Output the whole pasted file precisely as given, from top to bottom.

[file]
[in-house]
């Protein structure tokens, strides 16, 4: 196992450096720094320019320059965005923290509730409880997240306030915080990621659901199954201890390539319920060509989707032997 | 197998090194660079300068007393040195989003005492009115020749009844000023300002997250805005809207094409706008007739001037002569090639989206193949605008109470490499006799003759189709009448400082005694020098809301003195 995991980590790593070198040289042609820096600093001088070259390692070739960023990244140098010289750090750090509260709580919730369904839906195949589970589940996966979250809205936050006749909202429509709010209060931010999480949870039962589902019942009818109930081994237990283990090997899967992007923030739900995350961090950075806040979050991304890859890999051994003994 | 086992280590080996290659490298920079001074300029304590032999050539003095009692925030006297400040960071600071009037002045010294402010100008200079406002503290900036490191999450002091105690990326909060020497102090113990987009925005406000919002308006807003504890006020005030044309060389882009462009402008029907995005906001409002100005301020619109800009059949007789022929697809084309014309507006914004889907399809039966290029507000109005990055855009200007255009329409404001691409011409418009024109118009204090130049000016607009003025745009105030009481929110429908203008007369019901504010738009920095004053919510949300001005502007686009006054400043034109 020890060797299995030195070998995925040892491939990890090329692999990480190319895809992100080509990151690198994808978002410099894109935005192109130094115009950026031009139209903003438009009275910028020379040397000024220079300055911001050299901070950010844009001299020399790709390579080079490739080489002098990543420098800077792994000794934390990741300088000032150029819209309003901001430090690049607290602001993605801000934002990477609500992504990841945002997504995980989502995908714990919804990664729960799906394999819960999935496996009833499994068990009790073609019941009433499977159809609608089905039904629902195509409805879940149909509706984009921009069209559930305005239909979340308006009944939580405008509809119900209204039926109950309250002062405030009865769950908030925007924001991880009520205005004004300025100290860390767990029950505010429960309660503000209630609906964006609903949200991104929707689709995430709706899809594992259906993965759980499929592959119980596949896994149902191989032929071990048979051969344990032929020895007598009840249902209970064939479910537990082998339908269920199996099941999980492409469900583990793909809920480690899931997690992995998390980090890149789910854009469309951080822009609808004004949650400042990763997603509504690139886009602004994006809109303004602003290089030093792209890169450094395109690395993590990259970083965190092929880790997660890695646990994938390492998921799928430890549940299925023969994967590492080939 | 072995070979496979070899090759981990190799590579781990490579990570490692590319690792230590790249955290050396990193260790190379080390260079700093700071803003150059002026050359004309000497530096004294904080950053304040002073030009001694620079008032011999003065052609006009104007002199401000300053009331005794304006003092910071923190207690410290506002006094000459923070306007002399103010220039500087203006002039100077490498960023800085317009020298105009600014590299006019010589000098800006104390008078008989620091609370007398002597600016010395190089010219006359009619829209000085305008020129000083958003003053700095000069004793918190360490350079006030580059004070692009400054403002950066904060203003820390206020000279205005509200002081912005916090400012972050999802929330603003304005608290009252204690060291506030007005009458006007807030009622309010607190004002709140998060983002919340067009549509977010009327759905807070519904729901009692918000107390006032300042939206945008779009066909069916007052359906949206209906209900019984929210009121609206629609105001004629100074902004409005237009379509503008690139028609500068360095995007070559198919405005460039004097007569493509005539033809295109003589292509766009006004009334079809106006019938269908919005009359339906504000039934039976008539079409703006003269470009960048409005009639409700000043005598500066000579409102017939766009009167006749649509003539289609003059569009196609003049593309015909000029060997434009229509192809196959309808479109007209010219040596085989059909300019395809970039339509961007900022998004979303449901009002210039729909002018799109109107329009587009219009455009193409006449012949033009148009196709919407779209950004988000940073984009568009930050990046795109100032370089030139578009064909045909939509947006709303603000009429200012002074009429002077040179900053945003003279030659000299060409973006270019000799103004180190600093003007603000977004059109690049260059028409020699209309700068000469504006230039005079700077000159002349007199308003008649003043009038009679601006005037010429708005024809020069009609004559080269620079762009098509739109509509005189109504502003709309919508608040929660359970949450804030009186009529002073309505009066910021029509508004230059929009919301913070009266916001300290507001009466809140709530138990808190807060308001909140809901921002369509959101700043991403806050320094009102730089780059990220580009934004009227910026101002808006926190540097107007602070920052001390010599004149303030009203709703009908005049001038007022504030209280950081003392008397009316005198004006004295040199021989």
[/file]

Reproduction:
[in-house]
């Protein structure tokens, strides 16, 4: 196992450096720094320019320059965005923290509730409880997240306030915080990621659901199954201890390539319920060509989707032997 | 197998090194660079300068007393040195989003005492009115020749009844000023300002997250805005809207094409706008007739001037002569090639989206193949605008109470490499006799003759189709009448400082005694020098809301003195 995991980590790593070198040289042609820096600093001088070259390692070739960023990244140098010289750090750090509260709580919730369904839906195949589970589940996966979250809205936050006749909202429509709010209060931010999480949870039962589902019942009818109930081994237990283990090997899967992007923030739900995350961090950075806040979050991304890859890999051994003994 | 086992280590080996290659490298920079001074300029304590032999050539003095009692925030006297400040960071600071009037002045010294402010100008200079406002503290900036490191999450002091105690990326909060020497102090113990987009925005406000919002308006807003504890006020005030044309060389882009462009402008029907995005906001409002100005301020619109800009059949007789022929697809084309014309507006914004889907399809039966290029507000109005990055855009200007255009329409404001691409011409418009024109118009204090130049000016607009003025745009105030009481929110429908203008007369019901504010738009920095004053919510949300001005502007686009006054400043034109 020890060797299995030195070998995925040892491939990890090329692999990480190319895809992100080509990151690198994808978002410099894109935005192109130094115009950026031009139209903003438009009275910028020379040397000024220079300055911001050299901070950010844009001299020399790709390579080079490739080489002098990543420098800077792994000794934390990741300088000032150029819209309003901001430090690049607290602001993605801000934002990477609500992504990841945002997504995980989502995908714990919804990664729960799906394999819960999935496996009833499994068990009790073609019941009433499977159809609608089905039904629902195509409805879940149909509706984009921009069209559930305005239909979340308006009944939580405008509809119900209204039926109950309250002062405030009865769950908030925007924001991880009520205005004004300025100290860390767990029950505010429960309660503000209630609906964006609903949200991104929707689709995430709706899809594992259906993965759980499929592959119980596949896994149902191989032929071990048979051969344990032929020895007598009840249902209970064939479910537990082998339908269920199996099941999980492409469900583990793909809920480690899931997690992995998390980090890149789910854009469309951080822009609808004004949650400042990763997603509504690139886009602004994006809109303004602003290089030093792209890169450094395109690395993590990259970083965190092929880790997660890695646990994938390492998921799928430890549940299925023969994967590492080939 | 072995070979496979070899090759981990190799590579781990490579990570490692590319690792230590790249955290050396990193260790190379080390260079700093700071803003150059002026050359004309000497530096004294904080950053304040002073030009001694620079008032011999003065052609006009104007002199401000300053009331005794304006003092910071923190207690410290506002006094000459923070306007002399103010220039500087203006002039100077490498960023800085317009020298105009600014590299006019010589000098800006104390008078008989620091609370007398002597600016010395190089010219006359009619829209000085305008020129000083958003003053700095000069004793918190360490350079006030580059004070692009400054403002950066904060203003820390206020000279205005509200002081912005916090400012972050999802929330603003304005608290009252204690060291506030007005009458006007807030009622309010607190004002709140998060983002919340067009549509977010009327759905807070519904729901009692918000107390006032300042939206945008779009066909069916007052359906949206209906209900019984929210009121609206629609105001004629100074902004409005237009379509503008690139028609500068360095995007070559198919405005460039004097007569493509005539033809295109003589292509766009006004009334079809106006019938269908919005009359339906504000039934039976008539079409703006003269470009960048409005009639409700000043005598500066000579409102017939766009009167006749649509003539289609003059569009196609003049593309015909000029060997434009229509192809196959309808479109007209010219040596085989059909300019395809970039339509961007900022998004979303449901009002210039729909002018799109109107329009587009219009455009193409006449012949033009148009196709919407779209950004988000940073984009568009930050990046795109100032370089030139578009064909045909939509947006709303603000009429200012002074009429002077040179900053945003003279030659000299060409973006270019000799103004180190600093003007603000977004059109690049260059028409020699209309700068000469504006230039005079700077000159002349007199308003008649003043009038009679601006005037010429708005024809020069009609004559080269620079762009098509739109509509005189109504502003709309919508608040929660359970949450804030009186009529002073309505009066910021029509508004230059929009919301913070009266916001300290507001009466809140709530138990808190807060308001909140809901921002369509959101700043991403806050320094009102730089780059990220580009934004009227910026101002808006926190540097107007602070920052001390010599004149303030009203709703009908005049001038007022504030209280950081003392008397009316005198004006004295040199021989």